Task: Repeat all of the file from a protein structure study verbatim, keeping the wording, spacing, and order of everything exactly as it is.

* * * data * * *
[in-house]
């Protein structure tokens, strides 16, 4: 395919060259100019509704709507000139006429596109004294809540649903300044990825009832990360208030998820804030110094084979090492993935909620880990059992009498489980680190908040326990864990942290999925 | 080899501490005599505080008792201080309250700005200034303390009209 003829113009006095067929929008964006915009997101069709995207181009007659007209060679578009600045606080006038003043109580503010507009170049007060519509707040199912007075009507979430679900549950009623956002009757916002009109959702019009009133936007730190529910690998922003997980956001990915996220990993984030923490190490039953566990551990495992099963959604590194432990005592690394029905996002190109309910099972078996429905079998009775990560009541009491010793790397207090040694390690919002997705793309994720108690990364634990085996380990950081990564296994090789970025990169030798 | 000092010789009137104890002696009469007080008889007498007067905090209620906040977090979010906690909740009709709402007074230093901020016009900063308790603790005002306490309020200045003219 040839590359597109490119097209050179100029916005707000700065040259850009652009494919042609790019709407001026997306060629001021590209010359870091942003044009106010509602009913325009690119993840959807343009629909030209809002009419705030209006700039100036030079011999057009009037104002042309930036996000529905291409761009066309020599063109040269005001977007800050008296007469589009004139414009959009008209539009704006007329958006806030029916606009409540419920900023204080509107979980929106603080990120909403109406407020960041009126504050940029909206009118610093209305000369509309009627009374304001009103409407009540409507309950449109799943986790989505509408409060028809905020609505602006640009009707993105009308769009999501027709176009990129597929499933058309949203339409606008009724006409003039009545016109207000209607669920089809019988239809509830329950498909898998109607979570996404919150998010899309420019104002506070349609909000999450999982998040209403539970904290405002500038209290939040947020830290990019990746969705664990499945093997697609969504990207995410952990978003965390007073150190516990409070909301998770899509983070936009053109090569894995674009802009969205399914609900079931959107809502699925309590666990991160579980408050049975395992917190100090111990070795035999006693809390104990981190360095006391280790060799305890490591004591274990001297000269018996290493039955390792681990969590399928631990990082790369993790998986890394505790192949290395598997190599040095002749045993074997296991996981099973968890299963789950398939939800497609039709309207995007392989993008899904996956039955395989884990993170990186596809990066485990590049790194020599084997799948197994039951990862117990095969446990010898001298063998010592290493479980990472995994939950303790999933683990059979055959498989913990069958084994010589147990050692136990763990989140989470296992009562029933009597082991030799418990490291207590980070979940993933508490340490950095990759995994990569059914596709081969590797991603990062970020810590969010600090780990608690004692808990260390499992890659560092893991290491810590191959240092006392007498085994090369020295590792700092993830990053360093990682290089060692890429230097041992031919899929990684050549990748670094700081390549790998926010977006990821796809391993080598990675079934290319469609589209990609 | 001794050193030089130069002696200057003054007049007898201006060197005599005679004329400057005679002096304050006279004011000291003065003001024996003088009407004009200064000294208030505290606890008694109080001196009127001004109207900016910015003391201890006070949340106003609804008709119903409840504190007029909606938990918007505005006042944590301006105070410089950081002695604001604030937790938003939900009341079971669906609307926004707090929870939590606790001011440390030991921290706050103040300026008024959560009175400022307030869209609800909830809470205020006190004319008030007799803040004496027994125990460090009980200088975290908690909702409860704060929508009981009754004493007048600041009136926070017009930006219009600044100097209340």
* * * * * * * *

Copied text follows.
[in-house]
């Protein structure tokens, strides 16, 4: 395919060259100019509704709507000139006429596109004294809540649903300044990825009832990360208030998820804030110094084979090492993935909620880990059992009498489980680190908040326990864990942290999925 | 080899501490005599505080008792201080309250700005200034303390009209 003829113009006095067929929008964006915009997101069709995207181009007659007209060679578009600045606080006038003043109580503010507009170049007060519509707040199912007075009507979430679900549950009623956002009757916002009109959702019009009133936007730190529910690998922003997980956001990915996220990993984030923490190490039953566990551990495992099963959604590194432990005592690394029905996002190109309910099972078996429905079998009775990560009541009491010793790397207090040694390690919002997705793309994720108690990364634990085996380990950081990564296994090789970025990169030798 | 000092010789009137104890002696009469007080008889007498007067905090209620906040977090979010906690909740009709709402007074230093901020016009900063308790603790005002306490309020200045003219 040839590359597109490119097209050179100029916005707000700065040259850009652009494919042609790019709407001026997306060629001021590209010359870091942003044009106010509602009913325009690119993840959807343009629909030209809002009419705030209006700039100036030079011999057009009037104002042309930036996000529905291409761009066309020599063109040269005001977007800050008296007469589009004139414009959009008209539009704006007329958006806030029916606009409540419920900023204080509107979980929106603080990120909403109406407020960041009126504050940029909206009118610093209305000369509309009627009374304001009103409407009540409507309950449109799943986790989505509408409060028809905020609505602006640009009707993105009308769009999501027709176009990129597929499933058309949203339409606008009724006409003039009545016109207000209607669920089809019988239809509830329950498909898998109607979570996404919150998010899309420019104002506070349609909000999450999982998040209403539970904290405002500038209290939040947020830290990019990746969705664990499945093997697609969504990207995410952990978003965390007073150190516990409070909301998770899509983070936009053109090569894995674009802009969205399914609900079931959107809502699925309590666990991160579980408050049975395992917190100090111990070795035999006693809390104990981190360095006391280790060799305890490591004591274990001297000269018996290493039955390792681990969590399928631990990082790369993790998986890394505790192949290395598997190599040095002749045993074997296991996981099973968890299963789950398939939800497609039709309207995007392989993008899904996956039955395989884990993170990186596809990066485990590049790194020599084997799948197994039951990862117990095969446990010898001298063998010592290493479980990472995994939950303790999933683990059979055959498989913990069958084994010589147990050692136990763990989140989470296992009562029933009597082991030799418990490291207590980070979940993933508490340490950095990759995994990569059914596709081969590797991603990062970020810590969010600090780990608690004692808990260390499992890659560092893991290491810590191959240092006392007498085994090369020295590792700092993830990053360093990682290089060692890429230097041992031919899929990684050549990748670094700081390549790998926010977006990821796809391993080598990675079934290319469609589209990609 | 001794050193030089130069002696200057003054007049007898201006060197005599005679004329400057005679002096304050006279004011000291003065003001024996003088009407004009200064000294208030505290606890008694109080001196009127001004109207900016910015003391201890006070949340106003609804008709119903409840504190007029909606938990918007505005006042944590301006105070410089950081002695604001604030937790938003939900009341079971669906609307926004707090929870939590606790001011440390030991921290706050103040300026008024959560009175400022307030869209609800909830809470205020006190004319008030007799803040004496027994125990460090009980200088975290908690909702409860704060929508009981009754004493007048600041009136926070017009930006219009600044100097209340």